Sunday, December 20, 2020

My Topps Baseball Card Set Collecting Journey

1956 Topps #220
1975 Topps #242
1981 Topps #540
1974 Topps #255
1976 Topps #455

I'm primarily a collector of Phillies baseball cards, but the team's disappointing play in the abbreviated 2020 season led me to turn my attention back to my first collecting priority - complete sets.  It's always been in my nature to take notes and keep records of major baseball card purchases and I've tried to keep those notes together with my baseball card sets in their binders.  My memories about when and where my Dad and I started or finished complete Topps sets is getting a little hazy so I decided to document here my personal set collecting journey.

I'm going to focus solely on Topps flagship sets with this post.  There are other sets I've enjoyed collecting (1982 Donruss, 1985 Fleer, 1988 Score and various Topps Heritage sets) but my primary focus has always been on the annual Topps flagship set release.  The chart below shows each Topps flagship set for 1956, 1965, and 1970 through 2020 and how it entered my collection, either through hand-collation (blue) or purchasing the set all at once (green).

The 1980s
Sets started:  1956, 1970, 1973-1976, 1981-1989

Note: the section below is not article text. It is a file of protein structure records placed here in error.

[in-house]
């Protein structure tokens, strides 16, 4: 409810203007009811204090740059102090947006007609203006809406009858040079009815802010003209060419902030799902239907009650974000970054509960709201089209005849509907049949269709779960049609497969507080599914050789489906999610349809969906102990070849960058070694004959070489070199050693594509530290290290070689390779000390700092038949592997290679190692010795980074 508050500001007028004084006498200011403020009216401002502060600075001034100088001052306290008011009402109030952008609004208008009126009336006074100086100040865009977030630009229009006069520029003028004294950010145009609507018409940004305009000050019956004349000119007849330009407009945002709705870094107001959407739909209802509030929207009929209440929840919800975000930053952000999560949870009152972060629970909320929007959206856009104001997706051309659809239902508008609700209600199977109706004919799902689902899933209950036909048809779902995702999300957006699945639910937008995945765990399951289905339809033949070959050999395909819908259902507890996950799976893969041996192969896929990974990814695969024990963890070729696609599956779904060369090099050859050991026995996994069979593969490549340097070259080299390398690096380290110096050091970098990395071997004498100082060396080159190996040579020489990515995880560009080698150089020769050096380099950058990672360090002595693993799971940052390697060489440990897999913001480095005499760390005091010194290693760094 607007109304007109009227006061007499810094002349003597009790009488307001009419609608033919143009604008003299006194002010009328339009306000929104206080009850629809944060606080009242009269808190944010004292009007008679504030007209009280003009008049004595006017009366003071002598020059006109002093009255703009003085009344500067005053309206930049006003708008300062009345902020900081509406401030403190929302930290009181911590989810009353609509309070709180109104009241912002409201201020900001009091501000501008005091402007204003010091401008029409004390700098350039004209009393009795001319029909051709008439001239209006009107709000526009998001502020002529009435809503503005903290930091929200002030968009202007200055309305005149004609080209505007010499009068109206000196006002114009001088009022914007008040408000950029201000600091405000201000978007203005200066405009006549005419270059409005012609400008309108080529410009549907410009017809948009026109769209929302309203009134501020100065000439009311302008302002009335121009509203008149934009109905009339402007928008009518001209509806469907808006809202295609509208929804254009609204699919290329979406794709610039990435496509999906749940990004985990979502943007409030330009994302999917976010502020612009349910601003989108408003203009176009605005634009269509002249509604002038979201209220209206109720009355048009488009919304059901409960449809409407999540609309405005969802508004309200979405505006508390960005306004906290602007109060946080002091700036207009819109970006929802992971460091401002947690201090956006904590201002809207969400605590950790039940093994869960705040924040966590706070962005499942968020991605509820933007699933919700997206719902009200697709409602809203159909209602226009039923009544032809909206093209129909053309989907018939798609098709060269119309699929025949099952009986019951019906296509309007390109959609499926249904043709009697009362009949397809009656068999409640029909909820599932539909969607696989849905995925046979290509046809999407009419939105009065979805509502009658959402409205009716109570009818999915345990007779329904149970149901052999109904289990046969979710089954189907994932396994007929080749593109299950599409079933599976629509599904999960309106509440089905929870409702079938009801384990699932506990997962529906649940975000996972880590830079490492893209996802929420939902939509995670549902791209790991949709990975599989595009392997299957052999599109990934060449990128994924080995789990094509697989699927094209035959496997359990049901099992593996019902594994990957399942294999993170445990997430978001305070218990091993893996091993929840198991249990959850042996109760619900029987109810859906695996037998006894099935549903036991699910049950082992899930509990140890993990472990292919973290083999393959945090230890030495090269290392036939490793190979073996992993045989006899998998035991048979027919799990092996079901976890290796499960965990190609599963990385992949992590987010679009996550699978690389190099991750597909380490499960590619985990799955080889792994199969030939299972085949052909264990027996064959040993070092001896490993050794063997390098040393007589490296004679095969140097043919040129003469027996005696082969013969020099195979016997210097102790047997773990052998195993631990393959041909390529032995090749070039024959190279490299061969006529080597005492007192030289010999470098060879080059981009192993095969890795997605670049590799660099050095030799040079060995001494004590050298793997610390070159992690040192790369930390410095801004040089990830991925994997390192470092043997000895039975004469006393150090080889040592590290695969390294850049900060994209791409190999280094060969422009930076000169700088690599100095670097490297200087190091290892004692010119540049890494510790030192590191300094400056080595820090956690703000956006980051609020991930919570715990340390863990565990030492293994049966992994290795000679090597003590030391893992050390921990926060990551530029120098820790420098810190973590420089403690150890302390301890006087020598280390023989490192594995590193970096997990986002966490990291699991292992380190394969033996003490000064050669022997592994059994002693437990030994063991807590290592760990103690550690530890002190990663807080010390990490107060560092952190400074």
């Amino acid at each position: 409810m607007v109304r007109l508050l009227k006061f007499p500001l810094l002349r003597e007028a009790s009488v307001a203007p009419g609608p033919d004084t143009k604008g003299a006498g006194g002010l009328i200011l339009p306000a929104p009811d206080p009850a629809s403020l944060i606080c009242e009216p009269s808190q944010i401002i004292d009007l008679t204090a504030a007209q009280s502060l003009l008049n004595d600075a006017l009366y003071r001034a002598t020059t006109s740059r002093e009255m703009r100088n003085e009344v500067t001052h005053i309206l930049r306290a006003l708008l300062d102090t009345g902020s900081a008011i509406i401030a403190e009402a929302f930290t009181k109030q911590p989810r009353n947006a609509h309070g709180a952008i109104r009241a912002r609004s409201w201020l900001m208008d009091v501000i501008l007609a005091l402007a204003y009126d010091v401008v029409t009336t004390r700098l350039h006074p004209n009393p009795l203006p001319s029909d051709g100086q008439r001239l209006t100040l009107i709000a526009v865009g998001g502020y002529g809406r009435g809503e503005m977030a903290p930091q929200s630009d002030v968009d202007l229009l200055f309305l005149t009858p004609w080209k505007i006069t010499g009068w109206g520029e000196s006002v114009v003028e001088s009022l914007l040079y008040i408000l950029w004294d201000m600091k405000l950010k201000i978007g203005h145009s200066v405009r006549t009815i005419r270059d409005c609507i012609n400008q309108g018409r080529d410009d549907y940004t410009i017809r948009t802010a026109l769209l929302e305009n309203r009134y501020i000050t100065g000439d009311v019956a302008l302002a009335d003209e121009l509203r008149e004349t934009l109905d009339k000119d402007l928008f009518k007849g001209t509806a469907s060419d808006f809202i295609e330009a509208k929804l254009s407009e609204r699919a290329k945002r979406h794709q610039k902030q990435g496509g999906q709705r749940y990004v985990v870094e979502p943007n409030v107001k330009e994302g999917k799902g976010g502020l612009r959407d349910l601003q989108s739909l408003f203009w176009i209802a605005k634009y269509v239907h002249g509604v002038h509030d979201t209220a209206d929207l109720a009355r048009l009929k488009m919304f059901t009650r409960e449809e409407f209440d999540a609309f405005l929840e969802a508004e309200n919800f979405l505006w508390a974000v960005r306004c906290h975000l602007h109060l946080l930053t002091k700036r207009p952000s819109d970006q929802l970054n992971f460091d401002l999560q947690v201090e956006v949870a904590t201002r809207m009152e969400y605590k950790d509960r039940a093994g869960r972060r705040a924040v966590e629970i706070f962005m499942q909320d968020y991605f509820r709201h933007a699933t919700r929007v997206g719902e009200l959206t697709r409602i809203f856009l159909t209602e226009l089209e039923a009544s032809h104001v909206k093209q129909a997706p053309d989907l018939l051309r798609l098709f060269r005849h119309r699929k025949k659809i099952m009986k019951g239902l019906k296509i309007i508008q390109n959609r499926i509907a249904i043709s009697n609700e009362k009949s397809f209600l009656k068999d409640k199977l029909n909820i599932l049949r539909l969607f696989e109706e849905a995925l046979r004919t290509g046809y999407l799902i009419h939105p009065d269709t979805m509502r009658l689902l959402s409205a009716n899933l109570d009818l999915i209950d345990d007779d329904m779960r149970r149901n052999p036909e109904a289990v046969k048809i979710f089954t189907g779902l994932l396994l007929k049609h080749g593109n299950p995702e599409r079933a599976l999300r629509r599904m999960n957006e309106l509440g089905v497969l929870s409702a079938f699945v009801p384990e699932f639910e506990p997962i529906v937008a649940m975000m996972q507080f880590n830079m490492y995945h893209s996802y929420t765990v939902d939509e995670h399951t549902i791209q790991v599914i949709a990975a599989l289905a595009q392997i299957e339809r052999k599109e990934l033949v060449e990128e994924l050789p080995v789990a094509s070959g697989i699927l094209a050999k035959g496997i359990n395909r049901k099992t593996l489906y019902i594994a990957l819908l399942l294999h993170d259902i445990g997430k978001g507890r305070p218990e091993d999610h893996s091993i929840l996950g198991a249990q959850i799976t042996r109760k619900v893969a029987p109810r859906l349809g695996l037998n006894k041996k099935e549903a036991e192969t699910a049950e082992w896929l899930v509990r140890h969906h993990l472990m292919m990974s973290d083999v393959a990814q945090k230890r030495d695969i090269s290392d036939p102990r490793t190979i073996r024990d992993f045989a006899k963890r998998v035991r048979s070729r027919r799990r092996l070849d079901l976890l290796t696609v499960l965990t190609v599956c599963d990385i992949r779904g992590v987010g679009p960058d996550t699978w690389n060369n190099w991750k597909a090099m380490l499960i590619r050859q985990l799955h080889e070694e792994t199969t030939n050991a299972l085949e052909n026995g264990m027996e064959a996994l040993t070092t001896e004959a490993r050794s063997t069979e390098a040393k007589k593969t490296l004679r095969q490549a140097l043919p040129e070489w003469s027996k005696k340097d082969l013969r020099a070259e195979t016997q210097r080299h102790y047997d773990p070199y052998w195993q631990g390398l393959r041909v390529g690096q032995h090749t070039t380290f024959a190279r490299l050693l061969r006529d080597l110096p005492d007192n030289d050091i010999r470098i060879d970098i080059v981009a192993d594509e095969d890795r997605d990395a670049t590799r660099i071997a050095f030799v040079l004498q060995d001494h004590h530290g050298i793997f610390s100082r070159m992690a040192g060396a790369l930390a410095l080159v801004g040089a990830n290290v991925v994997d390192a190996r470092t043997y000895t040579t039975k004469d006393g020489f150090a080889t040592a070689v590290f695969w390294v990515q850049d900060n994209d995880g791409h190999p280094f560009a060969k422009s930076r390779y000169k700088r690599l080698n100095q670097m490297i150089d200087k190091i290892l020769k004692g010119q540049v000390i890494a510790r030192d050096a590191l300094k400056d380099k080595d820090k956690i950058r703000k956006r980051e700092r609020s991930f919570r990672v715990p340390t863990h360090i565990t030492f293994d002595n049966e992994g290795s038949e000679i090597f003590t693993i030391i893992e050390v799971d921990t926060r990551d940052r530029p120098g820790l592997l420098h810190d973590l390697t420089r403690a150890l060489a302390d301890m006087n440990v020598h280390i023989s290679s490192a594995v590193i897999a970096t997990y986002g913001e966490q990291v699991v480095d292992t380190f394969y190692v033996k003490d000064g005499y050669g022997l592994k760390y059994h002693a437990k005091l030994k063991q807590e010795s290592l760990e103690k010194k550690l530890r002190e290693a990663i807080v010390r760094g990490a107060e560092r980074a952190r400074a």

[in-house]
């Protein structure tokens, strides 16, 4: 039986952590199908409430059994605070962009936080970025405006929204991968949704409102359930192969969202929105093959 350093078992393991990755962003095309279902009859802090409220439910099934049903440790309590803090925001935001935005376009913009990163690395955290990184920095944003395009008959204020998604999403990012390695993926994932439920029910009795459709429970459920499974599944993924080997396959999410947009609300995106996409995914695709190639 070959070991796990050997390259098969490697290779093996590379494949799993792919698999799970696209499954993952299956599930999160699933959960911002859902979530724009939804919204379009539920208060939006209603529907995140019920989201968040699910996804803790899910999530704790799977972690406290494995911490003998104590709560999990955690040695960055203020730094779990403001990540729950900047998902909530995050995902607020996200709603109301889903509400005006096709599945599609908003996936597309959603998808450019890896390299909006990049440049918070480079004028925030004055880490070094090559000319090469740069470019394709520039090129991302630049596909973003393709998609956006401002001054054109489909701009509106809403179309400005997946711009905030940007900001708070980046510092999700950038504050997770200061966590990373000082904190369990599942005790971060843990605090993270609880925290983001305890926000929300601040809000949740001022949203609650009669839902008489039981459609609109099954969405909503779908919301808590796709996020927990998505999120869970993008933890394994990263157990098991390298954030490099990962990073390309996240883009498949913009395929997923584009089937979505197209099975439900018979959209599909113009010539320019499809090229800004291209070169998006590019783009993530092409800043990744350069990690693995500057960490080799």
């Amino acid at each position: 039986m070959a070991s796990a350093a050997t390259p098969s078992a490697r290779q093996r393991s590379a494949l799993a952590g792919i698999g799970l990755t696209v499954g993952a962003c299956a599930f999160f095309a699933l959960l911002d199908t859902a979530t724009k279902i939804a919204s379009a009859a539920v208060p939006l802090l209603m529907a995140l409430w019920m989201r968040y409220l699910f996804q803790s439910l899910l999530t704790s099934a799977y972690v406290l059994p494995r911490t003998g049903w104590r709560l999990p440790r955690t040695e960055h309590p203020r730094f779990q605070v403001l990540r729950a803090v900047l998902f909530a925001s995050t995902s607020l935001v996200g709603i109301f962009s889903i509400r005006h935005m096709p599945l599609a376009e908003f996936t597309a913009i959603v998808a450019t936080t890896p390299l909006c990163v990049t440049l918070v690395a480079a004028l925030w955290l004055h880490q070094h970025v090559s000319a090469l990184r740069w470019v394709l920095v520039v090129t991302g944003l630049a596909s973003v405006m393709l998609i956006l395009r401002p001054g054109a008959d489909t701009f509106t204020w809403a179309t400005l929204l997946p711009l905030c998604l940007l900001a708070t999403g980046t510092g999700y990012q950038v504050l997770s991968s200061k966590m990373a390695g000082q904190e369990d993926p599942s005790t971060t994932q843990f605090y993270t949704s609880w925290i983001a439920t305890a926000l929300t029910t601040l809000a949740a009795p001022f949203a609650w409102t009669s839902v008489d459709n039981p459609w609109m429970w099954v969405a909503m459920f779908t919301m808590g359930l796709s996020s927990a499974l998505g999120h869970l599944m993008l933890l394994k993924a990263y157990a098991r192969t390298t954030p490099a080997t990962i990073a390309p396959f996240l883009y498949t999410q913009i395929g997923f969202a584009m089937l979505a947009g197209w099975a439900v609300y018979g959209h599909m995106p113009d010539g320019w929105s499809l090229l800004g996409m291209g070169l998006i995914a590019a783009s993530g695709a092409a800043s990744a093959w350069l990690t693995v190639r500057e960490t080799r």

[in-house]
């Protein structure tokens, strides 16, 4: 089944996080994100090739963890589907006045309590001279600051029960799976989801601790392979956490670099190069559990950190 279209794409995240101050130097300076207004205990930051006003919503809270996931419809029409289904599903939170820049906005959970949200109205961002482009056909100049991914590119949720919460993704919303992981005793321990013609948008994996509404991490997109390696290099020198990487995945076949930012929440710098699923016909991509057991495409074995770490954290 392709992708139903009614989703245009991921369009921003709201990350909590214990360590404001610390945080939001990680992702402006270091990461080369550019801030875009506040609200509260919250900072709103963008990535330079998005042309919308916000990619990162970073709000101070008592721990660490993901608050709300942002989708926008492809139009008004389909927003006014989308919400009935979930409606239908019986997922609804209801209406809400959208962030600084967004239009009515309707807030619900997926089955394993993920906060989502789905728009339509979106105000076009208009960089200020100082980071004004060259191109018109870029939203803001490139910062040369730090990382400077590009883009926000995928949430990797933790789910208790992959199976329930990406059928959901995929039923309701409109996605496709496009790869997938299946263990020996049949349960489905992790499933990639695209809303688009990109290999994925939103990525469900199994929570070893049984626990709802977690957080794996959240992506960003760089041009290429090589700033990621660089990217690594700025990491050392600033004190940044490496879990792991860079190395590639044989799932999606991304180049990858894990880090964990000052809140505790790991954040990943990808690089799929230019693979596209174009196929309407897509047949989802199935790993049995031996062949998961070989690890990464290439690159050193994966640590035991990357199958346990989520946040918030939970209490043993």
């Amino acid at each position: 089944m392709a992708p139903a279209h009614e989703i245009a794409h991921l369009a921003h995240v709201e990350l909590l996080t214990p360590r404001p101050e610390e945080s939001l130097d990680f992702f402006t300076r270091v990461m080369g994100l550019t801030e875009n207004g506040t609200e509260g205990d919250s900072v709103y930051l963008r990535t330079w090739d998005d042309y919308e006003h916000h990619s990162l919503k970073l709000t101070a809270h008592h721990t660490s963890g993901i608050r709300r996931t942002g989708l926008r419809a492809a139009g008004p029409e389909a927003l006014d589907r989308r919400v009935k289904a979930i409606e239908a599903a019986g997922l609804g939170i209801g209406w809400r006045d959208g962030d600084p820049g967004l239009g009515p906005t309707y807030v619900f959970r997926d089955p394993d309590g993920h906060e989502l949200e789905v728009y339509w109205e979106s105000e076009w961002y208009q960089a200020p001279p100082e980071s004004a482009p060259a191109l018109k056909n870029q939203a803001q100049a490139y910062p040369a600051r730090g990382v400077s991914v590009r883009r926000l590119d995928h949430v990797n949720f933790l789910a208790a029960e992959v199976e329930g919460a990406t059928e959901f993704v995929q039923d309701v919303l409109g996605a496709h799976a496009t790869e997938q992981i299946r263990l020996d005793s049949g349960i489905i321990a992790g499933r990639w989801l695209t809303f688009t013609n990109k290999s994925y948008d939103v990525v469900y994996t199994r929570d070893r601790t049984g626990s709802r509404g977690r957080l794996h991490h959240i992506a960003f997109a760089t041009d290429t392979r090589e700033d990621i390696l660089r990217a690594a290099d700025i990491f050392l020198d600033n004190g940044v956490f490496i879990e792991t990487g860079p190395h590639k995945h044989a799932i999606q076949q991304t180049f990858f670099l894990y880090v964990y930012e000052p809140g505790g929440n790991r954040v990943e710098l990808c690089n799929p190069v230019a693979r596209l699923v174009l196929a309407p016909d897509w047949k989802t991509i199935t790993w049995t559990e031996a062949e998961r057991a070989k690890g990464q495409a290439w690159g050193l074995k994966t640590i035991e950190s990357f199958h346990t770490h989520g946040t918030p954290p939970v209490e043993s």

Sets completed:  1974-1976, 1981-1989
Sets purchased:  1977-1980

This is where it all began.  I first started gathering baseball cards in the late 1970s after reveling in the glory of my cousin Cindy's small collection of cards and when a big Friday night out to Burger King meant adding a few cellophane-wrapped Phillies cards.  I wasn't all about baseball cards at this point, and I still have stacks of Star Wars, Superman and E.T. cards squirreled away in a large box.

The first Topps set my Dad and I decided to collect together was the wonderfully colorful 1975 set, and I remember thinking he had lost his mind when he paid close to $20 for the George Brett rookie card at a baseball card show at some point in either 1984 or 1985.  This was at the height of the rookie card craze in the hobby.  As we came closer to completing the 1975 set, we ambitiously started collecting both the 1974 and 1976 sets at the same time.  While chasing both those sets, we also began a 20-year journey of collecting the wonderful 1956 set - a journey I'm currently documenting here at my 1956 Topps blog.